Opinion is bound to be split between those who see the film as ahead of its time and those who consider it outdated (which it admittedly is from a technology standpoint), but it is probably worth seeing if only to decide which group you happen to fall into.


The Presentation:

4.5 of 5 Stars

Arrow Video houses the Blu-ray and DVD discs in a sturdy clear Blu-ray case with a reversible sleeve featuring the choice of newly commissioned artwork by Tommy Pocket and what is presumably the film’s original one sheet artwork. This is one of those occasions when Arrow’s newly commissioned artwork is vastly superior (but this tends to be the case with their releases of Japanese titles). As is their custom, they also include an attractive booklet that features an essay on the film by Chuck Stephens entitled “The Smudge.” It should enhance the viewer’s appreciation of the film and adds value to the modest package.

[Note: The aforementioned booklet is only included with the first pressing of this particular release.]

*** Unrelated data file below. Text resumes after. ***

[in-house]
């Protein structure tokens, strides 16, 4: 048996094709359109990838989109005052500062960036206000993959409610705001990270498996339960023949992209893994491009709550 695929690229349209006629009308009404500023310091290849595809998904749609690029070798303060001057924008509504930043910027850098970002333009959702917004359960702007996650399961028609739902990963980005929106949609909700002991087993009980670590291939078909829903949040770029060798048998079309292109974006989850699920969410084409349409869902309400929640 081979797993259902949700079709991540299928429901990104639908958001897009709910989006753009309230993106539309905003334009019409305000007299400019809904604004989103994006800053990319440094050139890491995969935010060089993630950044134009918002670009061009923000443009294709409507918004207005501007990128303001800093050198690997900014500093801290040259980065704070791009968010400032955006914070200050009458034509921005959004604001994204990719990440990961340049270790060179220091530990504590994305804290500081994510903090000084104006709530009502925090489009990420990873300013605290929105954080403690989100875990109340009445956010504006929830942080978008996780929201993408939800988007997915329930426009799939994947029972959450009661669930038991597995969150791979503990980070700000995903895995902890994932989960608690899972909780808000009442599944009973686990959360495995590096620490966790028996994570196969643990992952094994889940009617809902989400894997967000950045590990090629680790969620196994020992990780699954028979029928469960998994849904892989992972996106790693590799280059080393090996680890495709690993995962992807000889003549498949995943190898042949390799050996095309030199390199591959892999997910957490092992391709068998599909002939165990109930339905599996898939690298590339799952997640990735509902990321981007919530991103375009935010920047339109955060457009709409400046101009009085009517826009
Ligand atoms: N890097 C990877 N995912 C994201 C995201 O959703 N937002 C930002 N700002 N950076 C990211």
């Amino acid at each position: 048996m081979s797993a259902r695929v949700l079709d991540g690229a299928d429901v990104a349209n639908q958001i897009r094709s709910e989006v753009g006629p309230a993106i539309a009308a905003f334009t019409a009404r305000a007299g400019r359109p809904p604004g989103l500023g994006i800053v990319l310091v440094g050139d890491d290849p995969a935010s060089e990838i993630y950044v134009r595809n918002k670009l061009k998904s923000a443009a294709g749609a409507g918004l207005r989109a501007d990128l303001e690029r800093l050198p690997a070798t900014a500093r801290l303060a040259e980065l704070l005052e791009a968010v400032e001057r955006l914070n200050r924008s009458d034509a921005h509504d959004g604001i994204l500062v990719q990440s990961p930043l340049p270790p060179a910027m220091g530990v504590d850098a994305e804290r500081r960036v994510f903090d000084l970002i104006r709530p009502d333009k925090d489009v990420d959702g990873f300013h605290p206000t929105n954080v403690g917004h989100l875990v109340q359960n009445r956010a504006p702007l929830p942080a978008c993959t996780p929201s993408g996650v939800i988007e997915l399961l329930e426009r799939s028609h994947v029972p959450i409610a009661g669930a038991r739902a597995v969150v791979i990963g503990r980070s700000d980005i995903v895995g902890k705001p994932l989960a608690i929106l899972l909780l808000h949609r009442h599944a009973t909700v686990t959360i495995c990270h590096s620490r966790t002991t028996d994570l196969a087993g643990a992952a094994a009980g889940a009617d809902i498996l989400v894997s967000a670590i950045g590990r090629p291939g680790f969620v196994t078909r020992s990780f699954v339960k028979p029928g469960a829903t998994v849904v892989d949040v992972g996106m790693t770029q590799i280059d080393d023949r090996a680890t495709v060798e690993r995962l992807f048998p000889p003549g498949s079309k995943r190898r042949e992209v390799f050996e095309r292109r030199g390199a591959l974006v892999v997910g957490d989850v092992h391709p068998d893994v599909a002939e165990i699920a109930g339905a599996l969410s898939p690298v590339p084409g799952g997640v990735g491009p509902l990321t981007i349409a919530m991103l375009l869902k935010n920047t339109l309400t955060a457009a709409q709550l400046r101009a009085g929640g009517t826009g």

The animated menus utilize footage and music from the film and are reasonably attractive and easy to navigate.


Picture Quality:

3 of 5 Stars

Dark cinematography is wonderfully effective when it is done correctly (or at least in a certain manner). I’m thinking of such titles as David Fincher’s Seven and the inky blacks that saturate the image thanks to the bleach bypass process. However, the murkiness that swallows so many J-Horror titles is less attractive. Details never seem to be at the level they should be and one sometimes wonders what they are even seeing. This might be intentional, but if this methodology was successful, the viewer wouldn’t be wondering whether or not they were watching an inferior transfer. This particular title is a case in point.